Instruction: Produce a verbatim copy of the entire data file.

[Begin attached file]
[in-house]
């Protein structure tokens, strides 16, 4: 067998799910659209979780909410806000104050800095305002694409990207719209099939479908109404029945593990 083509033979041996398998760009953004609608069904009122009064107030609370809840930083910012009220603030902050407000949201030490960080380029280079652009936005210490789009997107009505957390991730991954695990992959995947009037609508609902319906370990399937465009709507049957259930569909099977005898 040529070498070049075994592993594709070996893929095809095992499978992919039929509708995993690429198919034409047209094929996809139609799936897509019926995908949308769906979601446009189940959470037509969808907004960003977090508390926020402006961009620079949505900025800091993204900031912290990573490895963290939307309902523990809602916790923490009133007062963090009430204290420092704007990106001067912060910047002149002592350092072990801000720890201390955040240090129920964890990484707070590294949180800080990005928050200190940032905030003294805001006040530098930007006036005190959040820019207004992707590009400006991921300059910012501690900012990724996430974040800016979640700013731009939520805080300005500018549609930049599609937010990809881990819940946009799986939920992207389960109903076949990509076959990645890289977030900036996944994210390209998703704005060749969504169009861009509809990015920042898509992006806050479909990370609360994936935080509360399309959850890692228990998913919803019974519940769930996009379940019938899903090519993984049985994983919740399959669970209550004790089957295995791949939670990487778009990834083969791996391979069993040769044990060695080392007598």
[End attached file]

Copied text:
[in-house]
């Protein structure tokens, strides 16, 4: 067998799910659209979780909410806000104050800095305002694409990207719209099939479908109404029945593990 083509033979041996398998760009953004609608069904009122009064107030609370809840930083910012009220603030902050407000949201030490960080380029280079652009936005210490789009997107009505957390991730991954695990992959995947009037609508609902319906370990399937465009709507049957259930569909099977005898 040529070498070049075994592993594709070996893929095809095992499978992919039929509708995993690429198919034409047209094929996809139609799936897509019926995908949308769906979601446009189940959470037509969808907004960003977090508390926020402006961009620079949505900025800091993204900031912290990573490895963290939307309902523990809602916790923490009133007062963090009430204290420092704007990106001067912060910047002149002592350092072990801000720890201390955040240090129920964890990484707070590294949180800080990005928050200190940032905030003294805001006040530098930007006036005190959040820019207004992707590009400006991921300059910012501690900012990724996430974040800016979640700013731009939520805080300005500018549609930049599609937010990809881990819940946009799986939920992207389960109903076949990509076959990645890289977030900036996944994210390209998703704005060749969504169009861009509809990015920042898509992006806050479909990370609360994936935080509360399309959850890692228990998913919803019974519940769930996009379940019938899903090519993984049985994983919740399959669970209550004790089957295995791949939670990487778009990834083969791996391979069993040769044990060695080392007598």